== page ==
It was the highest winning score in the four Opens held at Turnberry.
 
The closest Cink had ever come to winning a major was the 2001 U.S. Open at Southern Hills, when he missed an 18-inch bogey putt on the last hole while trying to clear the stage for Retief Goosen, never suspecting Goosen would three-putt from 12 feet. Cink wound up missing the playoff by one shot.
 
Now, his name is on the oldest trophy in golf, joining the likes of Woods, Nicklaus and Watson, the man he beat.
 
The same Tom Watson that won this tournament in 77, the same guy showed up here this week, Cink said. And he just about did it. He beat everybody but one guy. And it was really special.
 
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    Four top finishers in Japan qualify for The Open

    By Associated PressMay 27, 2018, 10:19 am

    IBARAKI, Japan – Shota Akiyoshi of Japan shot a 2-under-par 70 on Sunday to win the Mizuno Open and qualify for The 147th Open.

    Akiyoshi offset three bogeys with five birdies at the Royal Golf Club in Ibaraki, Japan, to finish 1 under overall and secure his first ever tournament win on the Japan Golf Tour.

    Michael Hendry of New Zealand and Japanese golfers Masahiro Kawamura and Masanori Kobayashi were tied for second one stroke off the pace to also qualify for The Open at Carnoustie, Scotland, from July 19-22.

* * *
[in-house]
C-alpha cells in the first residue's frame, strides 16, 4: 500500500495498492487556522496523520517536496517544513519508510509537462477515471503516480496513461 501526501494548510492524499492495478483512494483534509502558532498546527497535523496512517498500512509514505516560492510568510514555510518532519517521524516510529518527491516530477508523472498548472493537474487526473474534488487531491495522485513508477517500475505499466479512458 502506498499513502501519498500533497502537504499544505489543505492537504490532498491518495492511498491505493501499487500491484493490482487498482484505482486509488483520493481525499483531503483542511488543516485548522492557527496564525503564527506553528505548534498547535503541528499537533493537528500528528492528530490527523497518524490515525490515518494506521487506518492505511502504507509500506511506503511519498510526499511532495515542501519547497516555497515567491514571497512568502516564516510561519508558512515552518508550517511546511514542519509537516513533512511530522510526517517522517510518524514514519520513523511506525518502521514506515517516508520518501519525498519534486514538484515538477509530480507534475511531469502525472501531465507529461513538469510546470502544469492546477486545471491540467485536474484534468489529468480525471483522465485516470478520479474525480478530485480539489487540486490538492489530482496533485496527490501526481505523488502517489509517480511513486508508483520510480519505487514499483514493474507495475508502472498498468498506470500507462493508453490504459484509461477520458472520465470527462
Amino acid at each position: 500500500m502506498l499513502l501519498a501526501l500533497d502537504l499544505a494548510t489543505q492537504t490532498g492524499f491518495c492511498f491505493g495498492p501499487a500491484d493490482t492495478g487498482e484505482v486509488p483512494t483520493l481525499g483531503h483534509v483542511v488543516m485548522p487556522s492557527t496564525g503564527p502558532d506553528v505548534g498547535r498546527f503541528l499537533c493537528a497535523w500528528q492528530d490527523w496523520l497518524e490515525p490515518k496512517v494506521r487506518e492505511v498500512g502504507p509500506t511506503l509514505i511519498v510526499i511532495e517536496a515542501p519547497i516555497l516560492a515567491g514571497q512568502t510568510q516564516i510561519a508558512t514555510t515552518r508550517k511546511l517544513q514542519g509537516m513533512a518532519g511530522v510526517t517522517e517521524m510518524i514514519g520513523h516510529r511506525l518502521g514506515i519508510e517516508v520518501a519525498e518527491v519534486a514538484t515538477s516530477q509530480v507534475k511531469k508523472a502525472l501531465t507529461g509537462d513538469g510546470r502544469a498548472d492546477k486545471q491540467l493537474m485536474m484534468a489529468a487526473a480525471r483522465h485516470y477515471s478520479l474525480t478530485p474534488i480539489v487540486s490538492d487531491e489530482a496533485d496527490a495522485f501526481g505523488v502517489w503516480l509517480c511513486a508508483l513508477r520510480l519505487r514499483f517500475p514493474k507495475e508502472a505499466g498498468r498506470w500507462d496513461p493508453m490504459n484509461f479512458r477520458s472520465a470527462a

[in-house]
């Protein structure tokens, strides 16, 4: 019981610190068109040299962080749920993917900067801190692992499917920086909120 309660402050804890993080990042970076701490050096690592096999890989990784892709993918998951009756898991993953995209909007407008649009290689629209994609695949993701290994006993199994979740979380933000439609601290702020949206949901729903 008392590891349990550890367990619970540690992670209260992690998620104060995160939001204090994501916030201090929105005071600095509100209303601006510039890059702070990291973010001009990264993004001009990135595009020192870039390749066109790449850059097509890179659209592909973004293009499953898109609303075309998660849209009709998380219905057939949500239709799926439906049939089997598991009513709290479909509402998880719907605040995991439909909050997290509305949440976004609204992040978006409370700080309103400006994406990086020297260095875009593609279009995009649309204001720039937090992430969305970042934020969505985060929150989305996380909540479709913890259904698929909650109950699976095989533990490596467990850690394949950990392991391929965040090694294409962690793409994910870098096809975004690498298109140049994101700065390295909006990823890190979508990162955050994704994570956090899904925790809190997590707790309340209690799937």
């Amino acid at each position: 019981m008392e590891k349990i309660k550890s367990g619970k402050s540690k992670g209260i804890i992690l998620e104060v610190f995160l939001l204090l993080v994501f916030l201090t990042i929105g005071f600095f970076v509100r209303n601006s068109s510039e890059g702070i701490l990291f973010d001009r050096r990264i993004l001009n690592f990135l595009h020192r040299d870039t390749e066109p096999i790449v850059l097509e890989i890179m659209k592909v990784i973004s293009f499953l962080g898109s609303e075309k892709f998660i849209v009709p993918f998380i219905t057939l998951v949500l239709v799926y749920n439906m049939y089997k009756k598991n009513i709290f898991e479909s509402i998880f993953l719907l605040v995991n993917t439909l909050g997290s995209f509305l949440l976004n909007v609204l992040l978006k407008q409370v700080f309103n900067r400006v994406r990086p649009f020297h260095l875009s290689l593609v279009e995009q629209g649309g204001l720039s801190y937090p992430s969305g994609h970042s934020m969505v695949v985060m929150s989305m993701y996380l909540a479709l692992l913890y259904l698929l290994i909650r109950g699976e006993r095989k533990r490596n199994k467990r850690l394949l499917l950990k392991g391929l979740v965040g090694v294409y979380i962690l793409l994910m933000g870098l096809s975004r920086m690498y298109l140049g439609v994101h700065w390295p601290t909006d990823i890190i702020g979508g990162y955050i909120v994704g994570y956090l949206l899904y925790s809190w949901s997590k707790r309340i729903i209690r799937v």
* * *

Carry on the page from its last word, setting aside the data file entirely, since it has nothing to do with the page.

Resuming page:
Hendry, who led the tournament coming into the final round, came close to forcing a playoff with Akiyoshi but dropped a shot with a bogey on the final hole when he needed a par to draw level.

    Hendry will make his second appearance at The Open after qualifying at the Mizuno Open for the second year in a row.

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    Lewis hopes to win at Volvik with baby on the way

    By Randall MellMay 27, 2018, 12:55 am

    Stacy Lewis was listening to more than her caddie on her march up the leaderboard Saturday at the Volvik Championship.